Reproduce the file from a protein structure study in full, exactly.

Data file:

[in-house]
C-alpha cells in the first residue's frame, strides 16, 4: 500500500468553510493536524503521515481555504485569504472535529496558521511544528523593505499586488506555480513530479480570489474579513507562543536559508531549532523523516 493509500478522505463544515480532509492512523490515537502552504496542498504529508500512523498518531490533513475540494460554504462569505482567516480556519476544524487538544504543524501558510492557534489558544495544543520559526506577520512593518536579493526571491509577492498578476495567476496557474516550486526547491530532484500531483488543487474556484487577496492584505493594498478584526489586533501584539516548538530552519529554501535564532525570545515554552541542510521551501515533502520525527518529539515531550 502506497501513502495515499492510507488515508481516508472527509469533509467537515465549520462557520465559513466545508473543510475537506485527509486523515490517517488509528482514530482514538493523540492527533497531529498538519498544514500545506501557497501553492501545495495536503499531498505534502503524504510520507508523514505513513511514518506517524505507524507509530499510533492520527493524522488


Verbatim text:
[in-house]
C-alpha cells in the first residue's frame, strides 16, 4: 500500500468553510493536524503521515481555504485569504472535529496558521511544528523593505499586488506555480513530479480570489474579513507562543536559508531549532523523516 493509500478522505463544515480532509492512523490515537502552504496542498504529508500512523498518531490533513475540494460554504462569505482567516480556519476544524487538544504543524501558510492557534489558544495544543520559526506577520512593518536579493526571491509577492498578476495567476496557474516550486526547491530532484500531483488543487474556484487577496492584505493594498478584526489586533501584539516548538530552519529554501535564532525570545515554552541542510521551501515533502520525527518529539515531550 502506497501513502495515499492510507488515508481516508472527509469533509467537515465549520462557520465559513466545508473543510475537506485527509486523515490517517488509528482514530482514538493523540492527533497531529498538519498544514500545506501557497501553492501545495495536503499531498505534502503524504510520507508523514505513513511514518506517524505507524507509530499510533492520527493524522488